For one, I think applied research is the way for me to go. I think that most of my thoughts about science contributions end up with implications for policy-as-application, probably due to my training in my PhD program, working under my PI, Wylie Burke, or my CGHE work, but that tends to be where my mind goes when I think of social and public health issues. I have less experience with direct intervention, so perhaps that is why. Regardless, I probably should embrace it and take another health policy class. That realization occurred, again, while listening to the common book mentioned yesterday, and also hearing a radio show yesterday that both lamented the lack of evidence used in policy in favor of political and emotional decisions. More on this below.
Second, I want to follow my traditional foods passion. This could be looking at nutrigenomics (to satisfy the PHG requirements), and metabolic differences among different populations, and then using that information to supplement other information about the cultural, social, emotional, spiritual importance of traditional foods. A question could be about whether/how we can better translate science for policy-making, and the influence of different types of evidence (genetic information measuring up to other information about health and cultural meaning) on policy. As in, how compelling is different type of information in various policy-making settings? And all of this stemming from the bigger question of what, if anything genomics can do for reducing health disparities.
Then I met with Dr. Kirsten Senturia this morning, who helped me think through some of these ideas. Her own story was really inspiring, and it was so helpful to have a fresh set of ears (belonging to someone who does what I want to do, eventually) listen to my story and reflect back. She gave me an important piece of advice. Whereas she generally tells people to love their project from the start, because you'll be sick of it by the end (which is a common refrain), she said that she would recommend that I not over-think it, and just do something. Great advice. We also discussed a bit on how a PhD student could do a project that is on the CBPR spectrum, but not have it be the entire project, that is, some of the project pieces could be more traditional science, without community-engagement as long as the project is still serving the community's interests.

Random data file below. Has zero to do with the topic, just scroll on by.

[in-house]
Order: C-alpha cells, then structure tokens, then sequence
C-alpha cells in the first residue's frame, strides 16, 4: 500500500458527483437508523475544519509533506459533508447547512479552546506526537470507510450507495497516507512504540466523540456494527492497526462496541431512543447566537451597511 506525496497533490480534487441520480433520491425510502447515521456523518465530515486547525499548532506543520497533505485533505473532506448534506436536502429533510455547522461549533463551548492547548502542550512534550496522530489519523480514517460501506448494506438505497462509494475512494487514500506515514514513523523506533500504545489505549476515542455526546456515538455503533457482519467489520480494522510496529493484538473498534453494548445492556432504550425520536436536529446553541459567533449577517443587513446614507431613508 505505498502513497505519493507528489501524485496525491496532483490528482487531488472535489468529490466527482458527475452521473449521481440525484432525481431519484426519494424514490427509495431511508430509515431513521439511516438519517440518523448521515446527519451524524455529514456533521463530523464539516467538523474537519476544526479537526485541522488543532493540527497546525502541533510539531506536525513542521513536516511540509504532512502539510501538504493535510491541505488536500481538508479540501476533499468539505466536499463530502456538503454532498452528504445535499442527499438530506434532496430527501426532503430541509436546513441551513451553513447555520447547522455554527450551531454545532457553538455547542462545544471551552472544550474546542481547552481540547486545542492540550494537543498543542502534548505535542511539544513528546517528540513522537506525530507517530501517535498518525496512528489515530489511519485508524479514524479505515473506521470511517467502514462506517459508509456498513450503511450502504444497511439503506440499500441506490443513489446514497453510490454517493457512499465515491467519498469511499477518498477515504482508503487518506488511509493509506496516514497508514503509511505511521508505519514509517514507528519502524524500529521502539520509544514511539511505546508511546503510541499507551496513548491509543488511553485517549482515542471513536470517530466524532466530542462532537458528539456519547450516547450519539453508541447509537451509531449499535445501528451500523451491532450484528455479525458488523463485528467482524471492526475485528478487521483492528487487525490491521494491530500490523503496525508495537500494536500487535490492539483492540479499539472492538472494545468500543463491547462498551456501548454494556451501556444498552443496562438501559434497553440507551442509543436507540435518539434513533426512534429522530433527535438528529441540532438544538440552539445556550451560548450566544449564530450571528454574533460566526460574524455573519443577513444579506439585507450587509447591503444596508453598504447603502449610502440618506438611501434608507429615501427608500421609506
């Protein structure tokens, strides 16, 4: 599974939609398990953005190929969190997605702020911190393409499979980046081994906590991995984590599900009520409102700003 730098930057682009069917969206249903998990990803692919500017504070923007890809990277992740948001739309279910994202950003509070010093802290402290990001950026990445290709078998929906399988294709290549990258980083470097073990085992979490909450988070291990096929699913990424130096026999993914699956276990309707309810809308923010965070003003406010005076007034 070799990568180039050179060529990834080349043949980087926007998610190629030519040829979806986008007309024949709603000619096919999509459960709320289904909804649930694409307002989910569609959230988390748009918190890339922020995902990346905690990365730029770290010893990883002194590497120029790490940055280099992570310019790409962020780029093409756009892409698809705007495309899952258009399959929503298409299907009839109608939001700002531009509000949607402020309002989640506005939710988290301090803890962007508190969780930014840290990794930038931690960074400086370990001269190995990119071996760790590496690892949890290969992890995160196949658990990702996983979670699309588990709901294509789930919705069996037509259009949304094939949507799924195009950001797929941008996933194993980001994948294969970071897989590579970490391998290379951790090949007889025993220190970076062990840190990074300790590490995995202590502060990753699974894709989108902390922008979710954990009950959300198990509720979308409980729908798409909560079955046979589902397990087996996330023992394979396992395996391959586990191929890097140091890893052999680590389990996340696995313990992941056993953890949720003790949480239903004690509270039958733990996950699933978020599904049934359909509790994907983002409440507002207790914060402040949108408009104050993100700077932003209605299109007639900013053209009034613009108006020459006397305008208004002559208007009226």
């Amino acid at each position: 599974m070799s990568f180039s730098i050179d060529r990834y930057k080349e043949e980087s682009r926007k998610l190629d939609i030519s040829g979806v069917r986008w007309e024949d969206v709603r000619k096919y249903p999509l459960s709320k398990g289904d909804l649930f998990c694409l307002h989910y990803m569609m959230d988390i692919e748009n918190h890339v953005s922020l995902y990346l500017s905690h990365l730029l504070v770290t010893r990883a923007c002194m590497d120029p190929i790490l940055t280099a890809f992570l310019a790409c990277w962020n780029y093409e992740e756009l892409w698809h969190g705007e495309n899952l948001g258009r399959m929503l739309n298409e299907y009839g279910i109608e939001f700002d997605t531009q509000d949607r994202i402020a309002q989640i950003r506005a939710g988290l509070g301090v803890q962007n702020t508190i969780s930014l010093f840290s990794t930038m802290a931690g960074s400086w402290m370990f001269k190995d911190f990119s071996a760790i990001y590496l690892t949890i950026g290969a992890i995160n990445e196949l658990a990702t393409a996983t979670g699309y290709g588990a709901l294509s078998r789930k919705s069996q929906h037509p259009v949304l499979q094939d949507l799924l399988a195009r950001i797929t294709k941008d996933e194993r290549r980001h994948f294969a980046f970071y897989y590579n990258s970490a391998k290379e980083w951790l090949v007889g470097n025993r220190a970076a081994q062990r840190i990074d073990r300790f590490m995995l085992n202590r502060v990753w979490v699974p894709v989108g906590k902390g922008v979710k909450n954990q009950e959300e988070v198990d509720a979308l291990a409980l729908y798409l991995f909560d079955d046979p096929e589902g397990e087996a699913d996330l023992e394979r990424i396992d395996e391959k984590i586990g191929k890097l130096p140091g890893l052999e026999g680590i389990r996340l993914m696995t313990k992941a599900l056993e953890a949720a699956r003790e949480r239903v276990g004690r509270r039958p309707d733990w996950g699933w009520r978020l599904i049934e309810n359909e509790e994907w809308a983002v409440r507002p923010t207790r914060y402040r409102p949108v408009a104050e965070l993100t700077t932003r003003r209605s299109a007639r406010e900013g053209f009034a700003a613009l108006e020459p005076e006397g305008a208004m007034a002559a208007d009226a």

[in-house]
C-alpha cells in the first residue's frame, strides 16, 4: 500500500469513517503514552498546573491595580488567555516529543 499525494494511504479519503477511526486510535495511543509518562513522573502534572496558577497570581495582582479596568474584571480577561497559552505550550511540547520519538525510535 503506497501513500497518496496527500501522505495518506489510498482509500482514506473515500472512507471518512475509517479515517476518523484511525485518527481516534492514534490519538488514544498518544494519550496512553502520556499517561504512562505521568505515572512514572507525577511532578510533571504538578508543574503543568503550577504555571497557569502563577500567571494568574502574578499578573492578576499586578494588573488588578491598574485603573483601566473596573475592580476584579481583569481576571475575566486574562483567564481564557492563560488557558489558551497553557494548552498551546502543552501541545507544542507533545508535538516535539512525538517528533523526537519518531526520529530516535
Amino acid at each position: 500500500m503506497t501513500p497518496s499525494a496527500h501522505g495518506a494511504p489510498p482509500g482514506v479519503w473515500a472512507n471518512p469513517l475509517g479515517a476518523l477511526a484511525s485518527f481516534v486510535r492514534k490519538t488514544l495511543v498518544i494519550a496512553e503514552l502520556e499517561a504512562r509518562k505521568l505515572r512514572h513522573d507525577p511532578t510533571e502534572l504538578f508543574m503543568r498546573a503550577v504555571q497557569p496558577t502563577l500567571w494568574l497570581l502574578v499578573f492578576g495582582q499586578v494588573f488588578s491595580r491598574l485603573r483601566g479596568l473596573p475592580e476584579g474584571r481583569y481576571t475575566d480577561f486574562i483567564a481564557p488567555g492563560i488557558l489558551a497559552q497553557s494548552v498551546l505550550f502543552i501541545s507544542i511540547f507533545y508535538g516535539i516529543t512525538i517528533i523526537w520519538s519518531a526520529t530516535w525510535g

I am now leaning toward the Moose Soup concept (sorry, I'm not going to elaborate on that now), and doing an evaluation of existing programs that enable traditional foods access in healthcare settings, a comparison across settings, or looking at three aspects of the efforts-- the genetic/physical components the lead to health of traditional foods, the cultural/social importance of these foods, and the barriers to implementing these policies more broadly. She has connections with some researchers in Public Health Nutrition, who might be very helpful for my path. I left that meeting extremely energized, with a new sense of legitimacy about my interests, skills and possible career choices. Consulting does sounds like a viable option, and something that would fit me well, and now I have a connection with someone who does that work. Very inspiring, indeed.